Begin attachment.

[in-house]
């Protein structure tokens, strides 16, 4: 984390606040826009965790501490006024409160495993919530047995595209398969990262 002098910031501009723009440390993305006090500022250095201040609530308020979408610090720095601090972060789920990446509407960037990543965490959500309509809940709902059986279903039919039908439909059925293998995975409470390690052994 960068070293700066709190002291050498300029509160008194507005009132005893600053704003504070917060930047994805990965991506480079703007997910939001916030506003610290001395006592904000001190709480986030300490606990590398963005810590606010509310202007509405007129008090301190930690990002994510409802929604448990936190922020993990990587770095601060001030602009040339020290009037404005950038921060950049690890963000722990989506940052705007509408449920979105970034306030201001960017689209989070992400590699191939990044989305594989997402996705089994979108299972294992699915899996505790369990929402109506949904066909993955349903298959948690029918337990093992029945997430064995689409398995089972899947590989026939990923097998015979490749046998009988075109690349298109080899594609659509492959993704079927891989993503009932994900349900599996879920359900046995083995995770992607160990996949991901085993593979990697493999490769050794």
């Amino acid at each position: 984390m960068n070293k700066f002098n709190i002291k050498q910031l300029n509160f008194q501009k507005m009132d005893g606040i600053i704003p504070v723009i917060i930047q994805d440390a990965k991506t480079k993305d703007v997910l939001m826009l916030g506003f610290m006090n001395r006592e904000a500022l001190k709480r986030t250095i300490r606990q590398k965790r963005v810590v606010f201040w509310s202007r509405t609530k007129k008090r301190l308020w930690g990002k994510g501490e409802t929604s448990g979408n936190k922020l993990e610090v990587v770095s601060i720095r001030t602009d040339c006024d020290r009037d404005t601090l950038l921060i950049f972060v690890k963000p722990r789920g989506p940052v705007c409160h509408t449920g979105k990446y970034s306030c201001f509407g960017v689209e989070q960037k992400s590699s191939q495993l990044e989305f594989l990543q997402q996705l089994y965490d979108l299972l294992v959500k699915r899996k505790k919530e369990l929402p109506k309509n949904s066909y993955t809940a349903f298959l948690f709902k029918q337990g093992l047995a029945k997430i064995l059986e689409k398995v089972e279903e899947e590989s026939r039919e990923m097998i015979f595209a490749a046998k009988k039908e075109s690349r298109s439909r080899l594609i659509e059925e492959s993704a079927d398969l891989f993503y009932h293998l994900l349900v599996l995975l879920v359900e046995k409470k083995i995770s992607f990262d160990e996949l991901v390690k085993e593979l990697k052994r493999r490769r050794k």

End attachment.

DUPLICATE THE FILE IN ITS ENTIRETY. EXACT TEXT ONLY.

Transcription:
[in-house]
């Protein structure tokens, strides 16, 4: 984390606040826009965790501490006024409160495993919530047995595209398969990262 002098910031501009723009440390993305006090500022250095201040609530308020979408610090720095601090972060789920990446509407960037990543965490959500309509809940709902059986279903039919039908439909059925293998995975409470390690052994 960068070293700066709190002291050498300029509160008194507005009132005893600053704003504070917060930047994805990965991506480079703007997910939001916030506003610290001395006592904000001190709480986030300490606990590398963005810590606010509310202007509405007129008090301190930690990002994510409802929604448990936190922020993990990587770095601060001030602009040339020290009037404005950038921060950049690890963000722990989506940052705007509408449920979105970034306030201001960017689209989070992400590699191939990044989305594989997402996705089994979108299972294992699915899996505790369990929402109506949904066909993955349903298959948690029918337990093992029945997430064995689409398995089972899947590989026939990923097998015979490749046998009988075109690349298109080899594609659509492959993704079927891989993503009932994900349900599996879920359900046995083995995770992607160990996949991901085993593979990697493999490769050794």
């Amino acid at each position: 984390m960068n070293k700066f002098n709190i002291k050498q910031l300029n509160f008194q501009k507005m009132d005893g606040i600053i704003p504070v723009i917060i930047q994805d440390a990965k991506t480079k993305d703007v997910l939001m826009l916030g506003f610290m006090n001395r006592e904000a500022l001190k709480r986030t250095i300490r606990q590398k965790r963005v810590v606010f201040w509310s202007r509405t609530k007129k008090r301190l308020w930690g990002k994510g501490e409802t929604s448990g979408n936190k922020l993990e610090v990587v770095s601060i720095r001030t602009d040339c006024d020290r009037d404005t601090l950038l921060i950049f972060v690890k963000p722990r789920g989506p940052v705007c409160h509408t449920g979105k990446y970034s306030c201001f509407g960017v689209e989070q960037k992400s590699s191939q495993l990044e989305f594989l990543q997402q996705l089994y965490d979108l299972l294992v959500k699915r899996k505790k919530e369990l929402p109506k309509n949904s066909y993955t809940a349903f298959l948690f709902k029918q337990g093992l047995a029945k997430i064995l059986e689409k398995v089972e279903e899947e590989s026939r039919e990923m097998i015979f595209a490749a046998k009988k039908e075109s690349r298109s439909r080899l594609i659509e059925e492959s993704a079927d398969l891989f993503y009932h293998l994900l349900v599996l995975l879920v359900e046995k409470k083995i995770s992607f990262d160990e996949l991901v390690k085993e593979l990697k052994r493999r490769r050794k």